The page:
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How to validate the number of arguments (mandatory and optional) in a shell script?

I am having trouble validating my script arguments. I am trying to achieve 5 mandatory arguments and 2 optional arguments to my script. Here is what I have tried so far.


if [ $# -lt 5 ] || [ $# -gt 7 ]
  echo "Please supply 5 or 6 or 7 parameters. Aborting."
  exit 1

echo MP1 = "$1"
echo MP2 = "$2"
echo MP3 = "$3"
echo MP4 = "$4"
echo MP5 = "$5"

while getopts c:a: optionalargs
        case $optionalargs in
          *)echo "Invalid arg";;

if [ ! -z "$copt" ]
    export CHAR_SET=$copt

if [ ! -z "$aopt" ]
    export ADDITIONAL_FLAGS=$aopt

shift $((OPTIND -1))

echo OP_C = "${CHAR_SET}"

The problem is validating the total number of arguments to this script as I can have a total of 5 or 7 arguments. Providing -a additional -c character is treated as 9 arguments.

./ 1 2 3 4 5 -a additional -c character
Please supply 5 or 6 or 7 parameters. Aborting.

I am open to designs with no - as long as I am able to have both mandatory and optional parameters.

How to get this properly validated?



First: the shell doesn’t know anything about optional vs. mandatory arguments, doesn’t treat arguments that start with “-” specially, anything like that. It just has a list of “words”, and it’s up to your script to figure out what they mean. The getopts command can help with parsing the arguments, but it handles a fairly limited syntax:

  • Options start with a single dash, and are a single letter (maybe with an argument after that). For options that don’t take arguments, you can stack multiple options on a single dash (e.g. ls -la).
  • After all the options, there can be a number of positional parameters (the meaning of these is defined — as the name implies — by their position in the list, e.g. first, second, etc).

There are a number of syntax extensions (mostly GNU conventions) that getopts does not support:

  • Putting options after positional parameters (e.g. ls filename -l). Options must always come first.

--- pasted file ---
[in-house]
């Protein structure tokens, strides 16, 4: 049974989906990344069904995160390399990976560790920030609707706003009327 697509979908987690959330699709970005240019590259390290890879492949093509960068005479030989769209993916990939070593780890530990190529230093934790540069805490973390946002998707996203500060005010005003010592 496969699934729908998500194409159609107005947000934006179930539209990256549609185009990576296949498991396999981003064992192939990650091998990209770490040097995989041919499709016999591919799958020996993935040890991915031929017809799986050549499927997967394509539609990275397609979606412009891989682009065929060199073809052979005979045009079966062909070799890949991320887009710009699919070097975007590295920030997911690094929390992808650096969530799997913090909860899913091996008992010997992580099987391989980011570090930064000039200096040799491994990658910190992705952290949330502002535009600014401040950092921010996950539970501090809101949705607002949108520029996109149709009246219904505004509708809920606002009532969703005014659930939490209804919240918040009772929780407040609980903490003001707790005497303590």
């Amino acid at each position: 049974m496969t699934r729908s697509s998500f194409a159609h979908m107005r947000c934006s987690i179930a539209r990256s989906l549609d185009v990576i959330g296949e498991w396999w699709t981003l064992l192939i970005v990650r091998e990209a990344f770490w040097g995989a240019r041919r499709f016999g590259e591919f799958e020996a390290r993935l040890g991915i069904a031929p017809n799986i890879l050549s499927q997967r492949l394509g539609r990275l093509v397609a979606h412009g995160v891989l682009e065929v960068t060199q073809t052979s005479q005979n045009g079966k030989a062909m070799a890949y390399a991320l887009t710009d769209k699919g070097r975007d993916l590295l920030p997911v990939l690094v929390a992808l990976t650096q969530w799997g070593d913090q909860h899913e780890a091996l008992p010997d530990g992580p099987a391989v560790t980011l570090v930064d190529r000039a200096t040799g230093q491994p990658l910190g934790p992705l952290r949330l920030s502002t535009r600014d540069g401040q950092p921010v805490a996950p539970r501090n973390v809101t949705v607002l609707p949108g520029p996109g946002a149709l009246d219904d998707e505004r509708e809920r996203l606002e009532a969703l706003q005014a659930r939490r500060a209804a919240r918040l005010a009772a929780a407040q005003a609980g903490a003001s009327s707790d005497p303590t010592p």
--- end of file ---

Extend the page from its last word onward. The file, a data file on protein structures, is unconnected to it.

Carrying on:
• Long options (multi-letter and/or double-dash, e.g. ls --all).
  • Using -- to separate the options from the positional parameters.

So if you want to use getopts-style optional arguments, you need to put them first in the argument list. And when parsing them, you need to parse and remove* them from the argument list (with shift) before you check the number of positional parameters, and use $1 etc to access the positional parameters. Your current script is running into trouble because it’s trying to handle the positional parameters first, and that won’t work with getopts (at least without some heavy-duty kluging).

If you need a more general argument syntax, you might be able to use getopt (note the lack of “s” in the name). Some versions of getopt support the GNU conventions, some don’t. Some have other problems. IMO this is a can of worms that’s best left unopened.

Another possibility is to abandon the - option syntax, and give the script 7 positional parameters where the last two can be omitted. The problem with this is that you can’t omit the sixth but pass the seventh (unless you’re willing to consider the sixth being blank as equivalent to omitting it). The code for this would look something like this:

if [ $# -lt 5 ] || [ $# -gt 7 ]
  echo "Please supply 5 or 6 or 7 parameters. Aborting."
  exit 1

echo "MP1 = $1"
echo "MP2 = $2"
echo "MP3 = $3"
echo "MP4 = $4"
echo "MP5 = $5"

if [ -n "$6" ]; then
    # This will run if a sixth argument was specified AND it wasn't blank.
    export CHAR_SET=$6
    echo "OP_C = ${CHAR_SET}"

if [ $# -ge 7 ]; then
    # This will run if a seventh argument was specified EVEN IF it was blank.
    # If you want to omit this for a blank arg, use the `-n` test instead.
    export ADDITIONAL_FLAGS=$7
    echo "OP_A = ${ADDITIONAL_FLAGS}"

…and then run the script with e.g.

./ 1 2 3 4 5 character additional    # Both optional args supplied
./ 1 2 3 4 5 character               # Only first optional arg supplied
./ 1 2 3 4 5 "" additional           # Only second optional arg supplied

Or, if you really want the more extended syntax and don’t want to risk the vagaries of the getopt command, you can spend a lot of time and effort writing your own parsing system. IMO this is way more work than it’s worth.